Law helps privacy for officers |

Law helps privacy for officers

It has become harder to learn what police officers look like this year, unless, of course you are pulled over by one.

A law passed by the California State Assembly prohibits state law enforcement agencies from posting officers’ images on the Internet “without their expressed written permission.”

AB 1586, written by Dean Florez, D-Shafter, says a public safety officer need not consent to his or her picture being put on the Internet if they believe “the disclosure may result in a threat, harassment, intimidation or harm to that officer, or their family.”

“This law really concerns something between the agency and its employees. It really doesn’t concern the public at all,” said Steve Gwaltney, of the California Highway Patrol.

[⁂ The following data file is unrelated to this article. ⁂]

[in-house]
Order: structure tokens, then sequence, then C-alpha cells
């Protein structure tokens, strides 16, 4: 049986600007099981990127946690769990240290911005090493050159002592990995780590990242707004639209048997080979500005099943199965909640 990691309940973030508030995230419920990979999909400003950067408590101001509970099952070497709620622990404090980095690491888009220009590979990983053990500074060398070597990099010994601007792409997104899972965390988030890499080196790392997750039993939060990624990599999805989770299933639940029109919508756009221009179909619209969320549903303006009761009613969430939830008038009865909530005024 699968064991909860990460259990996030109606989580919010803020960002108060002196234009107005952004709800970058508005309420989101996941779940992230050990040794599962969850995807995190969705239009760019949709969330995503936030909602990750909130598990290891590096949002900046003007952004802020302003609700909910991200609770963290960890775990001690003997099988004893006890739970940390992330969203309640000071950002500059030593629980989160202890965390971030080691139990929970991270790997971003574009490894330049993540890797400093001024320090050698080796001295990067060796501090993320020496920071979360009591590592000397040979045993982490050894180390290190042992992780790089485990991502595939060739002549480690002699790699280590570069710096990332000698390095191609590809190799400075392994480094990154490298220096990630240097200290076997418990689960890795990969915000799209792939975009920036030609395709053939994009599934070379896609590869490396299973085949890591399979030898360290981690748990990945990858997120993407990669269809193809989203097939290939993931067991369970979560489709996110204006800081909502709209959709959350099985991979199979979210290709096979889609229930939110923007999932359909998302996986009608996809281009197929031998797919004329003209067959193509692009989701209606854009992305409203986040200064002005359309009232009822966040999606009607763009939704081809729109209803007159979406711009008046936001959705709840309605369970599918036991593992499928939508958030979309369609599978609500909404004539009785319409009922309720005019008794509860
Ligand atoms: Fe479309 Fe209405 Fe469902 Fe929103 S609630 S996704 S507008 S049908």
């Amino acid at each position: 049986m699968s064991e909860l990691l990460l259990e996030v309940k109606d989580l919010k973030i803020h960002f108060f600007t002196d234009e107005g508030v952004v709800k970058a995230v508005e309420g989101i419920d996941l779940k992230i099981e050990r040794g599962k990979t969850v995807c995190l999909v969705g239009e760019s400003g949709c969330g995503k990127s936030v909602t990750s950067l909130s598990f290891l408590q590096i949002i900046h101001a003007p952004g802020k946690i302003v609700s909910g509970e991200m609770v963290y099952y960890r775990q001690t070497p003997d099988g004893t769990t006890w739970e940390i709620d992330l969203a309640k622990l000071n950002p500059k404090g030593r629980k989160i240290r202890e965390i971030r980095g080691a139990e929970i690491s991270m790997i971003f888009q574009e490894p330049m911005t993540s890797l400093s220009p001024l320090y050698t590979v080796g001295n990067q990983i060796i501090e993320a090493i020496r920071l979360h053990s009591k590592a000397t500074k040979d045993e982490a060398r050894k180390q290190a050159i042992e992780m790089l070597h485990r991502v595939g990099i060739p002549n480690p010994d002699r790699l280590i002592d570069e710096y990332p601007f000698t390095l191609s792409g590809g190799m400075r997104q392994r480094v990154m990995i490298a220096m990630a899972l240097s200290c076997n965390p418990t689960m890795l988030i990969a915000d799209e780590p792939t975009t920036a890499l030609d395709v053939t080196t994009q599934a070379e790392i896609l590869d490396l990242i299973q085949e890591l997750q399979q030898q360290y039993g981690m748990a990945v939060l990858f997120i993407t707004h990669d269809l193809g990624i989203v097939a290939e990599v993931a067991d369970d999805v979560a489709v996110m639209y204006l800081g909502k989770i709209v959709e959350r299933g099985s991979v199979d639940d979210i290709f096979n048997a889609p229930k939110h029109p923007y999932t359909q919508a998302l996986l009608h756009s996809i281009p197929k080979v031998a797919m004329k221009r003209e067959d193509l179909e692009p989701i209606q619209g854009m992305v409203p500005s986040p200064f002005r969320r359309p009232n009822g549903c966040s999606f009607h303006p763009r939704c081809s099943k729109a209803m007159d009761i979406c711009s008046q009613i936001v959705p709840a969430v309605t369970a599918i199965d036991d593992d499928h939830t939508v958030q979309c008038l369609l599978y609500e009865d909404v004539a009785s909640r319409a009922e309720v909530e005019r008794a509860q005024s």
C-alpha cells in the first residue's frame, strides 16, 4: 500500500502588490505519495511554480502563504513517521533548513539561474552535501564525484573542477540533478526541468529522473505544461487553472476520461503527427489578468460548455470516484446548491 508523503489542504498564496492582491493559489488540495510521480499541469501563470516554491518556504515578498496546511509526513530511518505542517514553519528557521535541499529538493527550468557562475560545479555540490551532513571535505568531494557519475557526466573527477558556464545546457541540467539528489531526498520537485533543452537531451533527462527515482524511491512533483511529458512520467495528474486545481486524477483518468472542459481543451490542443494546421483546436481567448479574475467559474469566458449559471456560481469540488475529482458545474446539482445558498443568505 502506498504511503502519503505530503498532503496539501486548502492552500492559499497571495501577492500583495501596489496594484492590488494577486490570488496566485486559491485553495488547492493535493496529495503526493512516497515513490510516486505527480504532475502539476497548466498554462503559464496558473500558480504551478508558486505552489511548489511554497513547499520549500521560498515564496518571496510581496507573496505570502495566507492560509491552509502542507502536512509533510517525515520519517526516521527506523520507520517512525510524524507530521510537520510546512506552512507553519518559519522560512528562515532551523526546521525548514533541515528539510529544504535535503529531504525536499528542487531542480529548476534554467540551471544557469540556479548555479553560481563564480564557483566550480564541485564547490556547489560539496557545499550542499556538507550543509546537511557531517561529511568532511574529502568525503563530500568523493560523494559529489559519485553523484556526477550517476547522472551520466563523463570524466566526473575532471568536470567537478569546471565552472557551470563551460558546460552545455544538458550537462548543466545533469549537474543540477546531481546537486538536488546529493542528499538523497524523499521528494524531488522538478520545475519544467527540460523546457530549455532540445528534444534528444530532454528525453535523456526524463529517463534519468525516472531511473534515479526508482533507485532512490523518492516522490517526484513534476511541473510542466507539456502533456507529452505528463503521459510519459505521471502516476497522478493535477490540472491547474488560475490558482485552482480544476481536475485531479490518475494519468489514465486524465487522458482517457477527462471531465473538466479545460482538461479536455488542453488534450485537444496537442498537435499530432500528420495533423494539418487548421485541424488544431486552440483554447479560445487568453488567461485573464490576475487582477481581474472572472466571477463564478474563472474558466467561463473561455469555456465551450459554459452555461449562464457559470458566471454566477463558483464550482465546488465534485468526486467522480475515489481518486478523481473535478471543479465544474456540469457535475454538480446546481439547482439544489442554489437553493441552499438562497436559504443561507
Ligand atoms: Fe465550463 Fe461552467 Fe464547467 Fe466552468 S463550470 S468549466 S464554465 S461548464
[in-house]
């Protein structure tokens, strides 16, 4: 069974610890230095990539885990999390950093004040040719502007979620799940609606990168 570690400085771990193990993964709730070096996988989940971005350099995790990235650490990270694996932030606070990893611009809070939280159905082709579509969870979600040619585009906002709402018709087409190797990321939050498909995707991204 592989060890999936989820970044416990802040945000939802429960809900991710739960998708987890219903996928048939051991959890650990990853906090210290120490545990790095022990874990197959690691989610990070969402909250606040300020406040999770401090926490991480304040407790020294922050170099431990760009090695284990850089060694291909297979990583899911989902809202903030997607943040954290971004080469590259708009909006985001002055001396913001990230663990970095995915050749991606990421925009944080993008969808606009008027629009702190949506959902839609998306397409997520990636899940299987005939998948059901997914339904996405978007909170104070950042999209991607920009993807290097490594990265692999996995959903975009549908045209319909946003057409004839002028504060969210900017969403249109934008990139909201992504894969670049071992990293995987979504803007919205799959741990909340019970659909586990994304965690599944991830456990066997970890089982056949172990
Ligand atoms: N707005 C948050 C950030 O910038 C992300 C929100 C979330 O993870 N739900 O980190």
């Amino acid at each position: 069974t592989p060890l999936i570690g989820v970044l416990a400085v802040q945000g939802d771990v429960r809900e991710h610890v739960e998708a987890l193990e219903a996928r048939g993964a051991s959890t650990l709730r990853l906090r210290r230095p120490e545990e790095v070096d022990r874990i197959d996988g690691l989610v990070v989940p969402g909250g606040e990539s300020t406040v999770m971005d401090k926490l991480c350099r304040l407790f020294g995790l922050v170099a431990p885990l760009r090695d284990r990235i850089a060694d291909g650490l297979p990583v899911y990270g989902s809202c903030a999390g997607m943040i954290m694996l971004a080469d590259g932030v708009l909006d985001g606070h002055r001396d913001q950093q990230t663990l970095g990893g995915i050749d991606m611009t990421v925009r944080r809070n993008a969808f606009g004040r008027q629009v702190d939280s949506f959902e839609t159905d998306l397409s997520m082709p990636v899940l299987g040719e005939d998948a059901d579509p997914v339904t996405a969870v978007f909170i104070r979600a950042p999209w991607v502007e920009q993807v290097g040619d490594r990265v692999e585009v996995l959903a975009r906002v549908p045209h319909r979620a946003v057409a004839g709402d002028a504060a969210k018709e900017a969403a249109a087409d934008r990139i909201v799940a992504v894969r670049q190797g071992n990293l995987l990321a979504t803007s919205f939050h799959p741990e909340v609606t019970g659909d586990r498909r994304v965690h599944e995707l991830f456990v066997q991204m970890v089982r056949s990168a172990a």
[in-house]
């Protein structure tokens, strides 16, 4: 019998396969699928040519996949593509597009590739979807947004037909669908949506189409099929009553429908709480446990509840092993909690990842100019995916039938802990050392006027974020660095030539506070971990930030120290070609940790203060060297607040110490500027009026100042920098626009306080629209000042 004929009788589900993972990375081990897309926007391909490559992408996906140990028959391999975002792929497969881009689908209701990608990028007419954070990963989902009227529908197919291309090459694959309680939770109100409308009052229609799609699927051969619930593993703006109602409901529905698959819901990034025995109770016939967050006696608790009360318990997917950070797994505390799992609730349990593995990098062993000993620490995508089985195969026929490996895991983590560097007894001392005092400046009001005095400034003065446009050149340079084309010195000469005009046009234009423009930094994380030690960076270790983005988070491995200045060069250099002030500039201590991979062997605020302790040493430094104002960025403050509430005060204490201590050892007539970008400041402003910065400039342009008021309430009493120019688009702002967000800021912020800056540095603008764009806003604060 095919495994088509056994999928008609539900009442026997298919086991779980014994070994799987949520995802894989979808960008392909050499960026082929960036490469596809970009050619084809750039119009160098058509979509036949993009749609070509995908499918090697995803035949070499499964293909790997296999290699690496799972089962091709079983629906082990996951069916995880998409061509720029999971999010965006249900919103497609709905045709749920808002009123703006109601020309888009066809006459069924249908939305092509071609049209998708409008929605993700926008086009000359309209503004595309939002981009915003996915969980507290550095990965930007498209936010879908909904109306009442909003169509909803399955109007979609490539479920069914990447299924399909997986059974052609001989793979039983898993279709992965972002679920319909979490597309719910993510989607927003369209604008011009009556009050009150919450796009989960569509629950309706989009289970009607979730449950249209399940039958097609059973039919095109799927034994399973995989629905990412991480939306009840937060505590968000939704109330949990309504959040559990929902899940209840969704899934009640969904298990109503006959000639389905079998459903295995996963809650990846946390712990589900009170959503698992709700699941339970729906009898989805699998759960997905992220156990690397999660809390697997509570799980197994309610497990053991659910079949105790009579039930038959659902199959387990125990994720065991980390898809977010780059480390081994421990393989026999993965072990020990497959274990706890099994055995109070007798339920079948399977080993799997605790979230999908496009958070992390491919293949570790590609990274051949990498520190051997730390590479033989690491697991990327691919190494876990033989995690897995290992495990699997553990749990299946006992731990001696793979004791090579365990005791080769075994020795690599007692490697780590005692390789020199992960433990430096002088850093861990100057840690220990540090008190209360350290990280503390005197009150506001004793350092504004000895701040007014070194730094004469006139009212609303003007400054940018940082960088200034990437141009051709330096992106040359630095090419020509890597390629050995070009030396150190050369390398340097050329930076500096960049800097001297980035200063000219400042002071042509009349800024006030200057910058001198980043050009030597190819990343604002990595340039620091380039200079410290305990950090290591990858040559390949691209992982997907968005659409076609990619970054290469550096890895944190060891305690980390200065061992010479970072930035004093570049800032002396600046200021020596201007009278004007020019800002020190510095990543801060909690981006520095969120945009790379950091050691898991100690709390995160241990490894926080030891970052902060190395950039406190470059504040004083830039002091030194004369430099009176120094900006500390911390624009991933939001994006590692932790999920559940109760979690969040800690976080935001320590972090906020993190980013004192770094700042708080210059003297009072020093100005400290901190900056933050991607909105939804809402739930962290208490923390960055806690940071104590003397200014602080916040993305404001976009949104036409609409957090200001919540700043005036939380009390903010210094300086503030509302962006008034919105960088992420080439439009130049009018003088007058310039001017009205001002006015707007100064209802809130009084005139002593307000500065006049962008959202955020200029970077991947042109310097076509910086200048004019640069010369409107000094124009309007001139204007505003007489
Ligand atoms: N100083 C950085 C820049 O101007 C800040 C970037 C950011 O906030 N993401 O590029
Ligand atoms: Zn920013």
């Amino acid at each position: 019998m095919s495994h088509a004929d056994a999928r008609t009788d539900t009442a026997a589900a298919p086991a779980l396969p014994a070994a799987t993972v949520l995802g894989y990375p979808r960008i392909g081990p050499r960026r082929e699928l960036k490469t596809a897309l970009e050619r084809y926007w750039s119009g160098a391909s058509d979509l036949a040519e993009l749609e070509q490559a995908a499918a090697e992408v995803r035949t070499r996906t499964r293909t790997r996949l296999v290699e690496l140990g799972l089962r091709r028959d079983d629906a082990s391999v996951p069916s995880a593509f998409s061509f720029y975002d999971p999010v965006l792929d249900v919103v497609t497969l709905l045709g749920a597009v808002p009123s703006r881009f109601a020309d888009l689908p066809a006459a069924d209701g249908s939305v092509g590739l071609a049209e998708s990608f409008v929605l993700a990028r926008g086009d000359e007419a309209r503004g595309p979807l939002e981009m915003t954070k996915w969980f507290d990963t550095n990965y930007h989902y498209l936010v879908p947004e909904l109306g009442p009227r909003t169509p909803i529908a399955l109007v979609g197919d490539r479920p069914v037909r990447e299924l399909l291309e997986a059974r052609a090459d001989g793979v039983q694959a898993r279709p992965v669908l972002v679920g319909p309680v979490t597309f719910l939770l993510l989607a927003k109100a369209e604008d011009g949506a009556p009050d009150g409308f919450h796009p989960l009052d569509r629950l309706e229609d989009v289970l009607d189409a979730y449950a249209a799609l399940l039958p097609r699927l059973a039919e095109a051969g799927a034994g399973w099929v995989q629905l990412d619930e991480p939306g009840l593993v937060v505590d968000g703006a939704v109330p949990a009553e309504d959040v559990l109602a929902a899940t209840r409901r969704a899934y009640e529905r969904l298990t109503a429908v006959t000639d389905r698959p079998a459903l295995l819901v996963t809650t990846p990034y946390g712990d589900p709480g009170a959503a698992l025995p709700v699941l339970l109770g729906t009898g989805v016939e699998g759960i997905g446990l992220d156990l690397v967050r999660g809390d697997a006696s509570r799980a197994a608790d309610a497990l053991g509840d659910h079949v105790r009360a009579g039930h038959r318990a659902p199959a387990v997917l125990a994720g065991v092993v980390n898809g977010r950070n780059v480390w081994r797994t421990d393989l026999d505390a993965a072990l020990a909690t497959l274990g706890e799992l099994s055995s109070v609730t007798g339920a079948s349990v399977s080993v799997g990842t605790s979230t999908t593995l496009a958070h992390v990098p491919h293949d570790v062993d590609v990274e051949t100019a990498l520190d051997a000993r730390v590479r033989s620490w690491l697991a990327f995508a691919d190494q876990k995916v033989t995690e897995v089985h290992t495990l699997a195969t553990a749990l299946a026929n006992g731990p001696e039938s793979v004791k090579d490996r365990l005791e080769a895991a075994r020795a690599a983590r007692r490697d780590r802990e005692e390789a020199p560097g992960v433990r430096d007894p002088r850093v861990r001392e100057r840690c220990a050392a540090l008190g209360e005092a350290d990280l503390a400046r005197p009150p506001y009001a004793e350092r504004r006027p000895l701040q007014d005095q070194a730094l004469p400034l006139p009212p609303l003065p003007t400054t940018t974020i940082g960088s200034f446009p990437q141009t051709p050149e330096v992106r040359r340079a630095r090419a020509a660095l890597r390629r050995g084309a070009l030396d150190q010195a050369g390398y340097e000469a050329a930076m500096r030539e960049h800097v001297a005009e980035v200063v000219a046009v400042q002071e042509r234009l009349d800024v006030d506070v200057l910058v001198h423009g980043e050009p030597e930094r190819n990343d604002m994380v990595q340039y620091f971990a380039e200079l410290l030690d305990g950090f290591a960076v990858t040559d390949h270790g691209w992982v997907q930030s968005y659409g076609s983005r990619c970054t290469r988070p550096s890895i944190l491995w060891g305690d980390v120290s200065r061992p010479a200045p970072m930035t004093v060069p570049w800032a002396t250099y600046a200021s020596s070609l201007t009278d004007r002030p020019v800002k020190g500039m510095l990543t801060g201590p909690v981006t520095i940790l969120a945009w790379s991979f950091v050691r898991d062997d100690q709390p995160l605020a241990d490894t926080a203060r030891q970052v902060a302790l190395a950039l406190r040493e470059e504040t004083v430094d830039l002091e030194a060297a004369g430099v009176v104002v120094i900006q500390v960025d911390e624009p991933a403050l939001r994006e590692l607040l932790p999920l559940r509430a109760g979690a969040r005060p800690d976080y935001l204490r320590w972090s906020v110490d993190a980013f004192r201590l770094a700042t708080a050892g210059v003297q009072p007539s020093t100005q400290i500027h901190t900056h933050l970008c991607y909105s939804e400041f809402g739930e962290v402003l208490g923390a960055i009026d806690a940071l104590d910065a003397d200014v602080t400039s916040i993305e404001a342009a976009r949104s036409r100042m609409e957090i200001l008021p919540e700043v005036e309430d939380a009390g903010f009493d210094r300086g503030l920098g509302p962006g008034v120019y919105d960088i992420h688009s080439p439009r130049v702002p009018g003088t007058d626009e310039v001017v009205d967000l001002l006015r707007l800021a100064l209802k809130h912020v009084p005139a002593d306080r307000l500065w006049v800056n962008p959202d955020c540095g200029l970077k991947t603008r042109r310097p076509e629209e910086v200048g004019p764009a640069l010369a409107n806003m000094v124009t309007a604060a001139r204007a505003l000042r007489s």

The law does not prevent a private company or an individual from posting pictures of police officers or from writing anything about them.

Such a Web site is at the heart of a lawsuit filed last year in Markleeville by Gregory Mason, a South Lake Tahoe-based CHP officer. Mason said he was defamed by a woman whom he arrested in 1993 after a high-speed chase on U.S. Highway 395 between Bishop and Ridgecrest.

The woman, Judy Komaromi, of Fullerton, Calif., claims Mason made sexual comments to her at a truck stop prior to her arrest. She detailed those comments on a Web site entitled “Small Town Justice.”

Several scathing remarks against Mason and Inyo county law enforcement officials also appeared on the Web site.

“Doing what she did falls outside of the jurisdiction of our bill,” said Frank Vega, an aide to Florez. But, he added, Florez is “absolutely” interested in trying to prevent similar things from occurring in the future.

“If there is anything that is jeopardizing the safety of CHP officers, we would certainly do anything we can to put that to an end,” Vega said.

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